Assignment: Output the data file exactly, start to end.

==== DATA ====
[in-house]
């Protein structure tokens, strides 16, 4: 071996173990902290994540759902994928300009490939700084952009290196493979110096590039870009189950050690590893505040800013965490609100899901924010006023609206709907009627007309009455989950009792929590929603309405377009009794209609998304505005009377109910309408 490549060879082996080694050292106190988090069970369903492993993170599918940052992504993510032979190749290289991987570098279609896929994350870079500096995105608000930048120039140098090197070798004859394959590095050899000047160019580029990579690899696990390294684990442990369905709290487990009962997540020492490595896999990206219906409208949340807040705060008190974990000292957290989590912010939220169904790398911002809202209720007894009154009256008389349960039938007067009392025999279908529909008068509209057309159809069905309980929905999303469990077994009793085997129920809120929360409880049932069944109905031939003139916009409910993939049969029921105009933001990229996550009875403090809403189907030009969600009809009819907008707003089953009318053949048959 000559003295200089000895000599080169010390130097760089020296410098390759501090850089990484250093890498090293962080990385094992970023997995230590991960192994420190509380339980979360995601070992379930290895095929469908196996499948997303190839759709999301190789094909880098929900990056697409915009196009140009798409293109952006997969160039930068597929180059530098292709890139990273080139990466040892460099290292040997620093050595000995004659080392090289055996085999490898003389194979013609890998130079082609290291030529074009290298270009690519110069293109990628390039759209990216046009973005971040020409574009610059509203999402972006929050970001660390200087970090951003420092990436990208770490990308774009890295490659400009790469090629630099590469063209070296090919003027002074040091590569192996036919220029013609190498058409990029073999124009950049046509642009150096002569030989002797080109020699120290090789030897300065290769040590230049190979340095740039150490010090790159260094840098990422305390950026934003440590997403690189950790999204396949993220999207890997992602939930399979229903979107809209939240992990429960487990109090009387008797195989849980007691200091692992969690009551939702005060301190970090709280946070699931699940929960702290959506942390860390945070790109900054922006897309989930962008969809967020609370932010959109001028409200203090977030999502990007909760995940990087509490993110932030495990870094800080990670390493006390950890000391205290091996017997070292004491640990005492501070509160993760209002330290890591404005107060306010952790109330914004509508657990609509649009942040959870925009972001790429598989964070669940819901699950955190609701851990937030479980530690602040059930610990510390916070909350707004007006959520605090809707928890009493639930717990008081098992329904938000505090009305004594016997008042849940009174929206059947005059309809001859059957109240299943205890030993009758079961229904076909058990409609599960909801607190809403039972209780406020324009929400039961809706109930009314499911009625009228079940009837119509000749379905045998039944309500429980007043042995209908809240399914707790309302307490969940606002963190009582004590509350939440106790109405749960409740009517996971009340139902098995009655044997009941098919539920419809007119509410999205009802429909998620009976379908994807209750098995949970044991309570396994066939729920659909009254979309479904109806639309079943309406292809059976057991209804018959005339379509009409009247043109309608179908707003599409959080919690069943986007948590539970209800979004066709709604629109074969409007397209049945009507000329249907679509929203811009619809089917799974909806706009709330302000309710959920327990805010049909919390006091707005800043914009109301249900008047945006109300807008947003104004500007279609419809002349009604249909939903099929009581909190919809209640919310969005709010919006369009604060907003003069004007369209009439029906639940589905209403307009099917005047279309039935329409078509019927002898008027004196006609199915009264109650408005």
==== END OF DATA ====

[in-house]
């Protein structure tokens, strides 16, 4: 071996173990902290994540759902994928300009490939700084952009290196493979110096590039870009189950050690590893505040800013965490609100899901924010006023609206709907009627007309009455989950009792929590929603309405377009009794209609998304505005009377109910309408 490549060879082996080694050292106190988090069970369903492993993170599918940052992504993510032979190749290289991987570098279609896929994350870079500096995105608000930048120039140098090197070798004859394959590095050899000047160019580029990579690899696990390294684990442990369905709290487990009962997540020492490595896999990206219906409208949340807040705060008190974990000292957290989590912010939220169904790398911002809202209720007894009154009256008389349960039938007067009392025999279908529909008068509209057309159809069905309980929905999303469990077994009793085997129920809120929360409880049932069944109905031939003139916009409910993939049969029921105009933001990229996550009875403090809403189907030009969600009809009819907008707003089953009318053949048959 000559003295200089000895000599080169010390130097760089020296410098390759501090850089990484250093890498090293962080990385094992970023997995230590991960192994420190509380339980979360995601070992379930290895095929469908196996499948997303190839759709999301190789094909880098929900990056697409915009196009140009798409293109952006997969160039930068597929180059530098292709890139990273080139990466040892460099290292040997620093050595000995004659080392090289055996085999490898003389194979013609890998130079082609290291030529074009290298270009690519110069293109990628390039759209990216046009973005971040020409574009610059509203999402972006929050970001660390200087970090951003420092990436990208770490990308774009890295490659400009790469090629630099590469063209070296090919003027002074040091590569192996036919220029013609190498058409990029073999124009950049046509642009150096002569030989002797080109020699120290090789030897300065290769040590230049190979340095740039150490010090790159260094840098990422305390950026934003440590997403690189950790999204396949993220999207890997992602939930399979229903979107809209939240992990429960487990109090009387008797195989849980007691200091692992969690009551939702005060301190970090709280946070699931699940929960702290959506942390860390945070790109900054922006897309989930962008969809967020609370932010959109001028409200203090977030999502990007909760995940990087509490993110932030495990870094800080990670390493006390950890000391205290091996017997070292004491640990005492501070509160993760209002330290890591404005107060306010952790109330914004509508657990609509649009942040959870925009972001790429598989964070669940819901699950955190609701851990937030479980530690602040059930610990510390916070909350707004007006959520605090809707928890009493639930717990008081098992329904938000505090009305004594016997008042849940009174929206059947005059309809001859059957109240299943205890030993009758079961229904076909058990409609599960909801607190809403039972209780406020324009929400039961809706109930009314499911009625009228079940009837119509000749379905045998039944309500429980007043042995209908809240399914707790309302307490969940606002963190009582004590509350939440106790109405749960409740009517996971009340139902098995009655044997009941098919539920419809007119509410999205009802429909998620009976379908994807209750098995949970044991309570396994066939729920659909009254979309479904109806639309079943309406292809059976057991209804018959005339379509009409009247043109309608179908707003599409959080919690069943986007948590539970209800979004066709709604629109074969409007397209049945009507000329249907679509929203811009619809089917799974909806706009709330302000309710959920327990805010049909919390006091707005800043914009109301249900008047945006109300807008947003104004500007279609419809002349009604249909939903099929009581909190919809209640919310969005709010919006369009604060907003003069004007369209009439029906639940589905209403307009099917005047279309039935329409078509019927002898008027004196006609199915009264109650408005």